For one week in January, passengers aboard Le Boreal, a cruise ship operated by French company Ponant, soaked up Antarctica's wildlife. They stood on the ship's decks to marvel at orcas, or killer whales, swimming seamlessly in groups.

They stayed up late to watch humpback whales perform bubble-net feeding, working together to scoop up schools of fish in one swift movement.

Hiking on the continent, they saw penguins waddling down "penguin highways" and nursing their young. On small boats, they got up close to leopard seals sunbathing on floating pieces of ice.

Through every adventure, guests took hundreds, if not thousands, of photographs, recording each scene from different angles and zooming in on the animals.

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They were doing so not just to show off on Instagram but also to contribute meaningfully to science.

Those who captured detailed pictures of whales sent them to Happywhale, an organisation that tracks the migratory patterns of whales through photo submissions using the unique markings on the animals' tails.

"It's just like tagging, but it doesn't harm the animal," said Ted Cheeseman, founder of Happywhale. "Getting answers to scientists' questions takes a huge amount of data. Because of these photos, it seems likely we will be successful."

This is what citizen science is all about.

Scientists are limited by time and money. A single day of research in Antarctica, for example, costs an average of US$50,000 ($74,759). They also can't be everywhere in the world at once. So a growing number of research groups have turned to the public, including tourists, for help.

Why not use travellers, with their iPhones and cameras and desire to take a lot of photos, to collect evidence?

It's also a win for tourists who get to engage more deeply with their surroundings while on vacation.

"You can be on deck enjoying the views while also being part of something greater than you," said Alejandra Nuñez-de la Mora, a Mexican bioanthropologist who was a naturalist on Le Boreal. She taught passengers how to contribute to science.

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"It's a hands-on approach."

Since Happywhale launched in 2015, the initiative has collected 150,000 photographs of whales in 40,000 encounters.

Those photographs aren't just going to Cheeseman, who is completing his PhD in marine biology at Southern Cross University in Australia.

Scientific institutions, including the Cascadia Research Collective in Washington state and the International Whaling Commission, charged with the conservation of whales and the regulation of whaling, rely on them.

"We're burning a lot of fuel to go to Antarctica," Cheeseman said. "It makes these trips more meaningful and valuable if everyone can see the data and learn something from it."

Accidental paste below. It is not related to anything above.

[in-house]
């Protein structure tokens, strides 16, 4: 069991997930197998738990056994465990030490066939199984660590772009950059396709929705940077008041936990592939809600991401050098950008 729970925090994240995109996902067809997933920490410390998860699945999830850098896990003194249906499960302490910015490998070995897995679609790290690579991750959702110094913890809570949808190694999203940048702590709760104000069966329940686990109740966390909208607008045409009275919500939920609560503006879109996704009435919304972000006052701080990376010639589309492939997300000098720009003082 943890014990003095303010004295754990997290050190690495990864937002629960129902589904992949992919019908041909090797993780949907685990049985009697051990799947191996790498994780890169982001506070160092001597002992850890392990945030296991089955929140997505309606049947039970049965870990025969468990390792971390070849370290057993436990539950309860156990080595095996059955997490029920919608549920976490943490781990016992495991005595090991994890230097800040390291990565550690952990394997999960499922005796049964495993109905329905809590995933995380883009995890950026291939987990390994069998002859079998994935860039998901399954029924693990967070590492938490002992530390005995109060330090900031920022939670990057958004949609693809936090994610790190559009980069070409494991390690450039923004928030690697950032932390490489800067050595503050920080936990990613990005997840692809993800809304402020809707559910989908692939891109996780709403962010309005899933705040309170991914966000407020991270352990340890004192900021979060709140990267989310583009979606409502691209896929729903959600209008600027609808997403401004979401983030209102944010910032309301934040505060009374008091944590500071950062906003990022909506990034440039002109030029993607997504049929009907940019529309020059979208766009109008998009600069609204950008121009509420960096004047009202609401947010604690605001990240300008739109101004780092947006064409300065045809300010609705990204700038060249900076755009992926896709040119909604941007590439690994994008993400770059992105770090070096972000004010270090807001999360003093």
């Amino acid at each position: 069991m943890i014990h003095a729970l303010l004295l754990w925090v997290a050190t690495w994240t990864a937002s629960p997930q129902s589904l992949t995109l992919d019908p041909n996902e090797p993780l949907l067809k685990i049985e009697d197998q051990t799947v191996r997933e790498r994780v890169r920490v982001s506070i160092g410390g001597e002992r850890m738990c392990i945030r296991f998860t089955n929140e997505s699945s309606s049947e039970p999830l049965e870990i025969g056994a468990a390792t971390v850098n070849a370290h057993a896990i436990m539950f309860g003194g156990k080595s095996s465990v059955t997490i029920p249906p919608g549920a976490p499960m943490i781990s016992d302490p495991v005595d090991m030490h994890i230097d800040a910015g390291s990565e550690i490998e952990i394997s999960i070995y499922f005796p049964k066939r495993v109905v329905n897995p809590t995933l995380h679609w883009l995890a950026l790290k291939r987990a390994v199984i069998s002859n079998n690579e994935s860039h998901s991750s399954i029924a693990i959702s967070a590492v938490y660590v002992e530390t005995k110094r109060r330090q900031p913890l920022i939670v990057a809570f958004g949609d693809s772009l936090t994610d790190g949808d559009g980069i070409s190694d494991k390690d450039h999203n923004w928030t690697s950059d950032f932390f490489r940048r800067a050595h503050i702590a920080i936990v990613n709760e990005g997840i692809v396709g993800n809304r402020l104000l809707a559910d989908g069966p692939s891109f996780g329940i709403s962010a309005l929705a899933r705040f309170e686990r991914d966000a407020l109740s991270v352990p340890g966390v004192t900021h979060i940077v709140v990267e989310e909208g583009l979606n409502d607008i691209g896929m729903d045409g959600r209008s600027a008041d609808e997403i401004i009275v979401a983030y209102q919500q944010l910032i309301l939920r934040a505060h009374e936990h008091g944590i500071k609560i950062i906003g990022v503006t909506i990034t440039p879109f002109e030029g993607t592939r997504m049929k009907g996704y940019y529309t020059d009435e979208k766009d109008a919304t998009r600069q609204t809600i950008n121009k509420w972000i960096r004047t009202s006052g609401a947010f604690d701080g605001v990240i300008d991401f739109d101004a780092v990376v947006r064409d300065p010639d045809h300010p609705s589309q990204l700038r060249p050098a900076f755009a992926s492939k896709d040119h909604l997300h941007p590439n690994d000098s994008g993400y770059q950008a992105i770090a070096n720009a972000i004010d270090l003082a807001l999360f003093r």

Science also benefits when wide populations are interested in projects, said Nuñez-de la Mora.

"We are lucky to have people on these voyages who are in positions of power or influence," she said. "You never know who will decide they want to get involved."

Protective policies could come from these projects; so could funding.

Participating in a citizen science project can become a habit.

One of Happywhale's most frequent contributors is Deana Glenz of Santa Cruz, California. She finds the experience so rewarding she selects holiday spots only if they include whale watching.

In January, she flew to Guerrero Negro, Mexico, to spot humpback whales. In March, she headed to the Dominican Republic to swim with them.

She enjoys the challenge.

"You are standing on a boat that is moving, trying to capture a clear photo of an animal that is also moving," she said. "It's super hard."

She's paid such careful attention, she estimates she can identify 350 whales just from seeing their patterns. She's also seen the same whale in different places around the world.

"When I see a whale often, I give it a nickname," she said. "There is one that I call Heart String. She has a marking that looks like a heart pendulum."

Cheeseman finds inspiration in the fact that so many of his contributors are teenagers and children.

"If you can turn on a kid, you never know what is going to happen," he said. "We make sure to send contributors notifications when their whale has been found in other parts of the world to keep them engaged."

The US Forest Service has projects across the country aimed at families. With the Alaska Bat Monitoring Project, for example, families mount ultrasonic microphones to their cars before they drive into the forest. Children can later listen to the bat calls that they've captured.

Organisations have made it their focus to steer tourists to citizen science opportunities.

GoAbroad.com, a search engine for travel opportunities, has an entire section of its website that lists biological research volunteer programmes. The National Geographic Society has a citizen science project search for people of all ages and Earthwatch Institute connects travellers to scientific research expeditions that need extra hands.

"Machines have gotten better, but science still needs human eyes," Nuñez-de la Mora said. "We'll take as many eyeballs as we can get."